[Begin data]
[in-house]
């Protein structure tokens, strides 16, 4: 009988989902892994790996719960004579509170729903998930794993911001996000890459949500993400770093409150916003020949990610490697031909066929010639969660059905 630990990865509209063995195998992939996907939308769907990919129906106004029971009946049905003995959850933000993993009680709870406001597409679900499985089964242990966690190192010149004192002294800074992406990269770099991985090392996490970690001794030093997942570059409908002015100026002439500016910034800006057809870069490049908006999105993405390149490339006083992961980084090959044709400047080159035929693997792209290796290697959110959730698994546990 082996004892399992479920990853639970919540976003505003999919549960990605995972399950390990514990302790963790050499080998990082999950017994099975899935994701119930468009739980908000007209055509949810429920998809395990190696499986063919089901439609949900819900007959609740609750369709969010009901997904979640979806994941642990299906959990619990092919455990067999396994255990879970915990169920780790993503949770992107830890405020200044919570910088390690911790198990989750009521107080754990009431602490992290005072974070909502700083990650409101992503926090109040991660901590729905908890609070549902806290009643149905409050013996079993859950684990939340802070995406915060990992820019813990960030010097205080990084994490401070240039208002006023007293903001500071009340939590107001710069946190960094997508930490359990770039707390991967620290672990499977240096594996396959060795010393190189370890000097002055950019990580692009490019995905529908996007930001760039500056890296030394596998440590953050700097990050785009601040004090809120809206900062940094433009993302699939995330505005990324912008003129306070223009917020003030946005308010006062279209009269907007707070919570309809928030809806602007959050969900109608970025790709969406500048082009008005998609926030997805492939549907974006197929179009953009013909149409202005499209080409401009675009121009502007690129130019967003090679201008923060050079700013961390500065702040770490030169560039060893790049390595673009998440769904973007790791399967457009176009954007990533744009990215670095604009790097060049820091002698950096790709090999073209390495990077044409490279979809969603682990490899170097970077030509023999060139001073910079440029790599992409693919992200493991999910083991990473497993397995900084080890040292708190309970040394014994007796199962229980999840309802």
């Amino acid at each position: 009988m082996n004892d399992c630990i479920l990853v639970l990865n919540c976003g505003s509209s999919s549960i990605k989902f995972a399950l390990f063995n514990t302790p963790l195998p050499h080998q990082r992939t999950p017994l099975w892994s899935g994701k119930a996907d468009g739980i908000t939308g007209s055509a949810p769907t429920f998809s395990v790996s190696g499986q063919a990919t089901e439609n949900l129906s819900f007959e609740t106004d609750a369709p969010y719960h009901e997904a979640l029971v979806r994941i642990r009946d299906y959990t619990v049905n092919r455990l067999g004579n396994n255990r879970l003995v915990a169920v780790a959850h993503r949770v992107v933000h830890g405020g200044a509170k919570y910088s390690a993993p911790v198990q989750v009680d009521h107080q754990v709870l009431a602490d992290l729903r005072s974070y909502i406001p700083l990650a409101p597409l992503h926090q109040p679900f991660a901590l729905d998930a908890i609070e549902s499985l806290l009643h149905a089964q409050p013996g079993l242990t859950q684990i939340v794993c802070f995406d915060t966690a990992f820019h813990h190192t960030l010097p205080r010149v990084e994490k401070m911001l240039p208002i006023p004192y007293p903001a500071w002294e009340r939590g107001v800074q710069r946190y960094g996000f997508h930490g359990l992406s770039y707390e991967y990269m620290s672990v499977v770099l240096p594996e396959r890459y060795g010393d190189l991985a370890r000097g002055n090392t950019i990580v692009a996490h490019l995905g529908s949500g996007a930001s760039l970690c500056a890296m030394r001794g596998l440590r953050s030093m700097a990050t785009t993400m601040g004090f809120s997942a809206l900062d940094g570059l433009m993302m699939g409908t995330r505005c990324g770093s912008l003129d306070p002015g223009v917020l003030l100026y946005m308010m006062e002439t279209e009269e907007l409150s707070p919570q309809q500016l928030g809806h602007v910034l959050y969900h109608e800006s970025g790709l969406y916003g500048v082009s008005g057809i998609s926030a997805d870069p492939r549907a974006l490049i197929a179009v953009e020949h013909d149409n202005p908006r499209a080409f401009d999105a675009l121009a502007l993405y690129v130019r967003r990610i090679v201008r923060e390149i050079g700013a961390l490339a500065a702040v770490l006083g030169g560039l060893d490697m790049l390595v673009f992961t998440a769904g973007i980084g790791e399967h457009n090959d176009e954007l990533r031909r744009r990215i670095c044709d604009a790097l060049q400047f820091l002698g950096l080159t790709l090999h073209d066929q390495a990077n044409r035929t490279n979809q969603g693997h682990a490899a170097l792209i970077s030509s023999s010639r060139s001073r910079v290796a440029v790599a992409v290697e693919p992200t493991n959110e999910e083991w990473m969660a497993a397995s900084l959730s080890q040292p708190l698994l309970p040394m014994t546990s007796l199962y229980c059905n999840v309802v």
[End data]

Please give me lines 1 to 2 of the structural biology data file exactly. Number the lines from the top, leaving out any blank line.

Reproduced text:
[in-house]
């Protein structure tokens, strides 16, 4: 009988989902892994790996719960004579509170729903998930794993911001996000890459949500993400770093409150916003020949990610490697031909066929010639969660059905 630990990865509209063995195998992939996907939308769907990919129906106004029971009946049905003995959850933000993993009680709870406001597409679900499985089964242990966690190192010149004192002294800074992406990269770099991985090392996490970690001794030093997942570059409908002015100026002439500016910034800006057809870069490049908006999105993405390149490339006083992961980084090959044709400047080159035929693997792209290796290697959110959730698994546990 082996004892399992479920990853639970919540976003505003999919549960990605995972399950390990514990302790963790050499080998990082999950017994099975899935994701119930468009739980908000007209055509949810429920998809395990190696499986063919089901439609949900819900007959609740609750369709969010009901997904979640979806994941642990299906959990619990092919455990067999396994255990879970915990169920780790993503949770992107830890405020200044919570910088390690911790198990989750009521107080754990009431602490992290005072974070909502700083990650409101992503926090109040991660901590729905908890609070549902806290009643149905409050013996079993859950684990939340802070995406915060990992820019813990960030010097205080990084994490401070240039208002006023007293903001500071009340939590107001710069946190960094997508930490359990770039707390991967620290672990499977240096594996396959060795010393190189370890000097002055950019990580692009490019995905529908996007930001760039500056890296030394596998440590953050700097990050785009601040004090809120809206900062940094433009993302699939995330505005990324912008003129306070223009917020003030946005308010006062279209009269907007707070919570309809928030809806602007959050969900109608970025790709969406500048082009008005998609926030997805492939549907974006197929179009953009013909149409202005499209080409401009675009121009502007690129130019967003090679201008923060050079700013961390500065702040770490030169560039060893790049390595673009998440769904973007790791399967457009176009954007990533744009990215670095604009790097060049820091002698950096790709090999073209390495990077044409490279979809969603682990490899170097970077030509023999060139001073910079440029790599992409693919992200493991999910083991990473497993397995900084080890040292708190309970040394014994007796199962229980999840309802």